Perhaps the worst offender (as always) in the decline of red squirrel populations is the effect of humans on the environment, mainly caused by the destruction of ancient forests in the constant pursuit of house-building and industry. Vast stretches of woodland have been lost forever in Britain and the worst hit is England, although Scotland hasn’t fared much better.
Scotland lost the majority of its forest to the timber and shipbuilding industries which came to a head in the early 20th century when only 5% of the country’s forests remained, but thankfully in the last 100 years some forests were replanted after the 1919 Forestry Act was introduced.
Unfortunately, most of these trees are non-native species that were chosen for their ability to grow quickly rather than their ability to sustain Scotland’s wildlife which has placed even more pressure on our red squirrels.
To date, the number of red squirrels in Britain has fallen from 3.5 million to around 120,000-140,000, with 75% of those in Scotland and a mere 15,000 left in England.
What is the difference between red and grey squirrels?
|Red Squirrels||Grey Squirrels|
|Looks||light wheat-colour to dark brown coat but predominantly red. Their tufted ears are only visible in winter. They have a white underbelly and a bushier tail than grey squirrels.||Usually silver-grey but occasionally seen to have tinges of red or brown amongst the fur. The tail often has black hairs amongst the grey.|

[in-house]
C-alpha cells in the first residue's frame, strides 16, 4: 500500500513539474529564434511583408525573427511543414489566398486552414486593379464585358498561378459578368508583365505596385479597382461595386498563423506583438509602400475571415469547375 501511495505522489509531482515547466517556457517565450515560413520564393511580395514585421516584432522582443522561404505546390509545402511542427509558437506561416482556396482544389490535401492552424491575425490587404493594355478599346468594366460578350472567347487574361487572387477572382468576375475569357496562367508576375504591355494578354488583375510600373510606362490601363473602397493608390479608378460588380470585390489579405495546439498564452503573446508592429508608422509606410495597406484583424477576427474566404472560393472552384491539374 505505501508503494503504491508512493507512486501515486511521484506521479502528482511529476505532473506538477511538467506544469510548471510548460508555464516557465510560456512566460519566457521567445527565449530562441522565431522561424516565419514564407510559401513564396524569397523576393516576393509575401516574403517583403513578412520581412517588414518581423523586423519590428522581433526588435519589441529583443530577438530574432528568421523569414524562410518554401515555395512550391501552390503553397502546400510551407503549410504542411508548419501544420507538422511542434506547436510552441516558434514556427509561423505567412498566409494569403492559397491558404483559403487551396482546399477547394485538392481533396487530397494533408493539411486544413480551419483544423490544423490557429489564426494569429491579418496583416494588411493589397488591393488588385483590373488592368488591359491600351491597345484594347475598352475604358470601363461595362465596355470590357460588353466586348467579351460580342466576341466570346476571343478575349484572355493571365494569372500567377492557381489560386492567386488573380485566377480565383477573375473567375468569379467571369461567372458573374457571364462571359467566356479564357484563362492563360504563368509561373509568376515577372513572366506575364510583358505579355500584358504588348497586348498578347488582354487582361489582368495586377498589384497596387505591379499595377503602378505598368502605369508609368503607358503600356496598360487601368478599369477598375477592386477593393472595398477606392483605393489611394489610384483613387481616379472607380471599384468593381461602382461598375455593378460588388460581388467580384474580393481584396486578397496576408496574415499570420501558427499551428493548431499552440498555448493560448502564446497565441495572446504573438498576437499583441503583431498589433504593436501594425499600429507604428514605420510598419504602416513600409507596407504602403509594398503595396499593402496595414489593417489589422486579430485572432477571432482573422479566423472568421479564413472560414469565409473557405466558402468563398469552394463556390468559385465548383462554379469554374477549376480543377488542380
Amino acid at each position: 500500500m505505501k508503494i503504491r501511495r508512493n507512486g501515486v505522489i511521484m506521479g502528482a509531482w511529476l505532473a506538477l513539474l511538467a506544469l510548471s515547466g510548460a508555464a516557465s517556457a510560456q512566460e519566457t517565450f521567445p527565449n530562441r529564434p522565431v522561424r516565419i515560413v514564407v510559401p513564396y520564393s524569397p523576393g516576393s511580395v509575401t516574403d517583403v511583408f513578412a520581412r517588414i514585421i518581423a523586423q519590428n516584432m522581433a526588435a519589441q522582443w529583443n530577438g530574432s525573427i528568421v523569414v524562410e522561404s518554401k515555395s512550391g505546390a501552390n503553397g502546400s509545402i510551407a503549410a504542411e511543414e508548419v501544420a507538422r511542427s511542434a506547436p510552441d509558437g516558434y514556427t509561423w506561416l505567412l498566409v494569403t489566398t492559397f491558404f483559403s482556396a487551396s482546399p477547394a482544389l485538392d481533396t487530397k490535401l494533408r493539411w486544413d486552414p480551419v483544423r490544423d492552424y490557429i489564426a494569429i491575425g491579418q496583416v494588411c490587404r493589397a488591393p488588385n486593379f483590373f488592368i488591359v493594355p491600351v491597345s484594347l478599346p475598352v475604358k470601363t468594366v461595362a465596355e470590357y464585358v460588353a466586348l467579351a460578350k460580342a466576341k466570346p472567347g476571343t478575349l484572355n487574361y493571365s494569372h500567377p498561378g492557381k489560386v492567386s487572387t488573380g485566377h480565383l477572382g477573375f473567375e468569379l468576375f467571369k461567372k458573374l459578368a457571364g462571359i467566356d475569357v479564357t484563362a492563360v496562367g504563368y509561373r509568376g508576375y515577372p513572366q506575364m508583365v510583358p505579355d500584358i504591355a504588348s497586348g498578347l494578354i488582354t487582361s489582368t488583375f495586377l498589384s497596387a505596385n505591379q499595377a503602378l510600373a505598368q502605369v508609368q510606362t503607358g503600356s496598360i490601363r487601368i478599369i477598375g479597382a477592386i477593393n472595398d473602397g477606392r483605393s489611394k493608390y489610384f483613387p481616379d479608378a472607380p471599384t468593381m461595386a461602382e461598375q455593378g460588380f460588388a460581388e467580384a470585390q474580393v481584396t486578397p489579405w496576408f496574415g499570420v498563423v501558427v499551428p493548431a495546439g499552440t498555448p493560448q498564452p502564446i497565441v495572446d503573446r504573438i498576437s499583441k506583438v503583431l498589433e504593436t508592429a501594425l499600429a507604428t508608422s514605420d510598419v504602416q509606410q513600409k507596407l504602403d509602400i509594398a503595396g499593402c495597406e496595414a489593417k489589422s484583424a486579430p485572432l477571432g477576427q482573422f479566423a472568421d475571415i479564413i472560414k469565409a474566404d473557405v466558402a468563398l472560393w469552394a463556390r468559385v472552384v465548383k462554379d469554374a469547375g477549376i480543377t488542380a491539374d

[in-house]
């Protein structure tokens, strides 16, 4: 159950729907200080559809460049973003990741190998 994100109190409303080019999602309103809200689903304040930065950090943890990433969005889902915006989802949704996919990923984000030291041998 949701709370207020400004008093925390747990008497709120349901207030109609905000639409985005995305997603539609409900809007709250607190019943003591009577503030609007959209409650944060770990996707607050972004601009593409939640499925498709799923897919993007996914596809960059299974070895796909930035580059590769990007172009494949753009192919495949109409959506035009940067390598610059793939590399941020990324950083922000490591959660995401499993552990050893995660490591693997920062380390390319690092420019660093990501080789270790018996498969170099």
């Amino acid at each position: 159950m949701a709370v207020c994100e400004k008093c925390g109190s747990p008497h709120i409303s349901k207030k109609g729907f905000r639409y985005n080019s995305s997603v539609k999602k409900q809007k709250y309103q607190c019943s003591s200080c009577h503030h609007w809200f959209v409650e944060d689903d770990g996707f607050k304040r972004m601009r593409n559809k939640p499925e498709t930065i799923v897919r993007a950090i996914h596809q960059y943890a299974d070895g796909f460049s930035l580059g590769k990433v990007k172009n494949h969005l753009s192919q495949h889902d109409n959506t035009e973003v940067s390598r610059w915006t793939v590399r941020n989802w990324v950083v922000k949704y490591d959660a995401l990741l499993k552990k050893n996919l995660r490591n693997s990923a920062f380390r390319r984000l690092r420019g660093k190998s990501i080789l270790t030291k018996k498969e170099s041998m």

|Body size (avg)||19-23 cm||25-30 cm|
|Tail size (avg)||17-18 cm||19-24 cm|
|Weight (avg)||250-340 gms||400-800 gms|
|Numbers in UK||120,000 to 140,000||Estimates vary between 2.7 million and 3 million|
|Found worldwide||Europe, Siberia, Mongolia and Northwest China.||North America.|
|Threats in the UK||Human destruction of habitat, squirrel pox, loss of food sources to grey squirrels, traffic accidents, natural predators.||Traffic accidents and predators.|
|Conservation status in UK||Classed as endangered in England, Wales and Northern Ireland and near-threatened in Scotland. Protected by the Wildlife and Countryside Act 1981.||Classed as an invasive non-native species.|
Can red and grey squirrels live together?
Red and grey squirrels can technically live together but only for a short time due to reasons already outlined – competition for food and the introduction of squirrel pox.